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Public Statements

Providing Health Coverage for Low-Income Children, Not Illegal Immigrants and Adults

Op-Ed

By:
Date:
Location: Washington D.C.


Providing Health Coverage for Low-Income Children, Not Illegal Immigrants and Adults

It's been 10 years since the Republican-led Congress created a program to provide health coverage to children of the working poor - families who earn too much to qualify for Medicaid but not enough to afford private insurance. Deciding the future of the State Children's Health Insurance Program (SCHIP) has led to one of the biggest political showdowns of the year in Washington, threatening the viability of this program with budgetary gimmicks, tax hikes on working families and starting us on the path to socialized medicine.

I'm proud that I was in Congress when we created SCHIP, and I am committed to ensuring this program remains viable for the children who need it - those whose families earn too much to qualify for Medicaid but can't afford private health coverage. The bill that recently passed, however, opens up this program to childless adults and families who can afford private health insurance. I believe that's wrong. We should keep SCHIP focused on poor children.

In Ohio, there are anywhere from 236,000 to 245,000 children who currently have no health coverage but nearly 165,000 children who qualify for SCHIP have not been signed up by their parents. Rather than correct this administrative problem, some lawmakers want to push the low-income kids to the back of the line and welcome into the fold children who already have private insurance. What's more, the bill passed by Congress lets states offer "express enrollment" for SCHIP and Medicaid benefits without requiring applicants to prove they are legal U.S. residents.

The expanded entitlement in the bill passed by Congress is paid for by increased taxes. For starters, a 61-cent per pack tax will be levied on cigarettes. The flawed logic behind this proposal is obvious: if the cigarette tax has its touted effect and results in decreased smoking, the congressional plan won't produce the revenue needed to pay for the expansion of the program. What isn't covered by those taxes will have to be picked up by working families, and I believe it to be inherently unfair to ask hard-working Americans to pick up the tab to provide health coverage to illegal immigrants and adults who already have private insurance.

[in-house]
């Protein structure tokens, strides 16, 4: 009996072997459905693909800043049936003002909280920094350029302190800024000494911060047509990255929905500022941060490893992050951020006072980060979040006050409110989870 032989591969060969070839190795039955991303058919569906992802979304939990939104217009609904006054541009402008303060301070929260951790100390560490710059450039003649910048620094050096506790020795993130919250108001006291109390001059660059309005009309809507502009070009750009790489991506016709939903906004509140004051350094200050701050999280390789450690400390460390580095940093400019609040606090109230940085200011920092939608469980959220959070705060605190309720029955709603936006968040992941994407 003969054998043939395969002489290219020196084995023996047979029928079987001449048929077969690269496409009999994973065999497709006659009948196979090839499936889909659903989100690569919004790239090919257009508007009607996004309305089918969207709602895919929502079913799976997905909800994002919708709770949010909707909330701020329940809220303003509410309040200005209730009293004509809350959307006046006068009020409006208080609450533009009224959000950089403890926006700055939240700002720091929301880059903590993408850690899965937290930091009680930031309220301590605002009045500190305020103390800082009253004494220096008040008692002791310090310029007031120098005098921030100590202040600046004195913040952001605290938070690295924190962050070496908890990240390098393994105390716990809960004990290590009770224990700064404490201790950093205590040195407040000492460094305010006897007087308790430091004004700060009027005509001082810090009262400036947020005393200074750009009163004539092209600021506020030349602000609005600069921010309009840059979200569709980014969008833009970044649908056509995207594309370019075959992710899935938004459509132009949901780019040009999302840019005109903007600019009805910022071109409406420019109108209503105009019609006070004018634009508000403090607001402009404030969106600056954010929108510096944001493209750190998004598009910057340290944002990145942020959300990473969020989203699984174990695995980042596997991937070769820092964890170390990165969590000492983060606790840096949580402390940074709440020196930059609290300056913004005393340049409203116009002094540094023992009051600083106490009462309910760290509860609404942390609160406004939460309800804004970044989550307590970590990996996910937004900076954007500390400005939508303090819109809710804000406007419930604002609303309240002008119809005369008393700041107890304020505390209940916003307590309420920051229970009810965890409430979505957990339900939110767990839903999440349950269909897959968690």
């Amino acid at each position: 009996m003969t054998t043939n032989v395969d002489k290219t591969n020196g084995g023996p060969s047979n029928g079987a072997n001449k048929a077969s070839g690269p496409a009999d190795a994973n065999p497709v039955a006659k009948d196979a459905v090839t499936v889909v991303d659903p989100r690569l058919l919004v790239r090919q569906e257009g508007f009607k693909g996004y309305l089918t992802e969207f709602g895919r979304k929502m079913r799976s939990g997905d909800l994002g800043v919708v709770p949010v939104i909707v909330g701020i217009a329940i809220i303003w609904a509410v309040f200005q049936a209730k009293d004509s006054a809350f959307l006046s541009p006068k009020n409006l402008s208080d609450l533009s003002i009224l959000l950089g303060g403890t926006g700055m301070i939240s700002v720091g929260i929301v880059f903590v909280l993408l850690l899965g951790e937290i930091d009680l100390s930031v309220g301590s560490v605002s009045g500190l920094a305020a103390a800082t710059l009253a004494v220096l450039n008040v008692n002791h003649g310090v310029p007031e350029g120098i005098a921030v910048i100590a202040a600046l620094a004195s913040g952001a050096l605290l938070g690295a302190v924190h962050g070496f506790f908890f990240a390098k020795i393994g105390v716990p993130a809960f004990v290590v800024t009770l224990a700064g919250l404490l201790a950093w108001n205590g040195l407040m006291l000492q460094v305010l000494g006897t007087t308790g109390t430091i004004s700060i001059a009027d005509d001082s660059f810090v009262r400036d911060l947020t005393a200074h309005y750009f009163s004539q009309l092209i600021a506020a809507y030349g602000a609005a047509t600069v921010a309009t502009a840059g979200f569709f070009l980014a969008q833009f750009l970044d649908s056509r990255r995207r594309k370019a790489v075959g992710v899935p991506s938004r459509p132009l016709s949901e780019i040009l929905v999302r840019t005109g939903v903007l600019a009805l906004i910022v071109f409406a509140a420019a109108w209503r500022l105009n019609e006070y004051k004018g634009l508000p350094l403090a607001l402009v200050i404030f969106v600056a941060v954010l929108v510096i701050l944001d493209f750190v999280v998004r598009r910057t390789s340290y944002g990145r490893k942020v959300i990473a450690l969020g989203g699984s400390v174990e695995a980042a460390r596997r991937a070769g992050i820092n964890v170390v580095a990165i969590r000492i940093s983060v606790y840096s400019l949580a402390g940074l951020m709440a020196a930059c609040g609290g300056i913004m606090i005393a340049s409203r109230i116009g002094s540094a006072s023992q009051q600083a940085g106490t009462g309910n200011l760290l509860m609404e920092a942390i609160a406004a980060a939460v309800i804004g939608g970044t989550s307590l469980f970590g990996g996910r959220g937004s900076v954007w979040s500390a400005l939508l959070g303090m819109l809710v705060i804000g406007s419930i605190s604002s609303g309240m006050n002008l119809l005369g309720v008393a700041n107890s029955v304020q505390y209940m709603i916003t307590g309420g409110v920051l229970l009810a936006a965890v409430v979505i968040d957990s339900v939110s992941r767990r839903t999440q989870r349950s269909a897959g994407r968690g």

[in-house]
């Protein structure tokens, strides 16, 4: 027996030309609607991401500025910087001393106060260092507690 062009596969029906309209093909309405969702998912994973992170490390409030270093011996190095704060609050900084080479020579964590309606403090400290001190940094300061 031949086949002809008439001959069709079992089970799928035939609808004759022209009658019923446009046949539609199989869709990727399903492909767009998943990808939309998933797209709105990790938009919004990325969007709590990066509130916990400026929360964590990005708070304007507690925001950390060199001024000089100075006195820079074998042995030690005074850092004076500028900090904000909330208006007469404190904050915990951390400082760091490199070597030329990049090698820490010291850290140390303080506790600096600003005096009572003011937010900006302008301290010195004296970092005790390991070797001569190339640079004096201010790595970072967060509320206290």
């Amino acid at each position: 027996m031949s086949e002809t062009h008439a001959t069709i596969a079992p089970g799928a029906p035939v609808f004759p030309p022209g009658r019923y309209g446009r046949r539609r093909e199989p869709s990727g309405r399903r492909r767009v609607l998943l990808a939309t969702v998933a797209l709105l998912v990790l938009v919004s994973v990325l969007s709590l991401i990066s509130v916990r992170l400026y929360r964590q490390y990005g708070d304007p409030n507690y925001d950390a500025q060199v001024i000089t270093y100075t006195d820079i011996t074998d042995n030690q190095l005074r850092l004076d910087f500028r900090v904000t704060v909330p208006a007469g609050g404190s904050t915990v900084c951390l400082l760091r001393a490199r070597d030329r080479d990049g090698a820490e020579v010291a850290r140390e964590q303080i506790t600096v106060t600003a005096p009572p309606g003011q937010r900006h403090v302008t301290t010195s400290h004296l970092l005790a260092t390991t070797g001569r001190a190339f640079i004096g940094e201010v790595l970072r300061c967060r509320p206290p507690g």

Adding insult to injury, the bill purposely misleads taxpayers by fudging the actual cost of the entitlement expansion plan by $40 billion. If implemented as written, it will eventually force some five million children off SCHIP by drastically cutting the funding in six years.

Meanwhile, this program is a first (bad) step toward socialized medicine in which the government will be responsible for administering health care, despite the government's reputation for inefficiency. The cost per child for private health coverage is $2,300; a child enrolled in SCHIP costs taxpayers $4,000. Adding to the overall cost of the program is that, according to the Centers for Disease Control and Prevention, patients with SCHIP and Medicaid are four times more likely to seek primary healthcare at a hospital emergency room than those with private insurance.

I support SCHIP, and I want it fully funded to cover all uninsured, lower-income children. But it's wrong to take a program designed for poor children and turn it into government-run health care for illegal immigrants and higher-income adults who already have private coverage. We cannot continue to spend money we don't have, and I believe the President is right to veto the flawed bill that Congress passed.

Throughout the year, Republicans have asked that the SCHIP bill be written in a bipartisan manner to it can continue serving the children who need it. While it's clear that some sought a presidential veto for political purposes, the veto will send the bill back to the House where hopefully we can all work together to write legislation that will fully fund this program to give affordable healthcare to low-income children.


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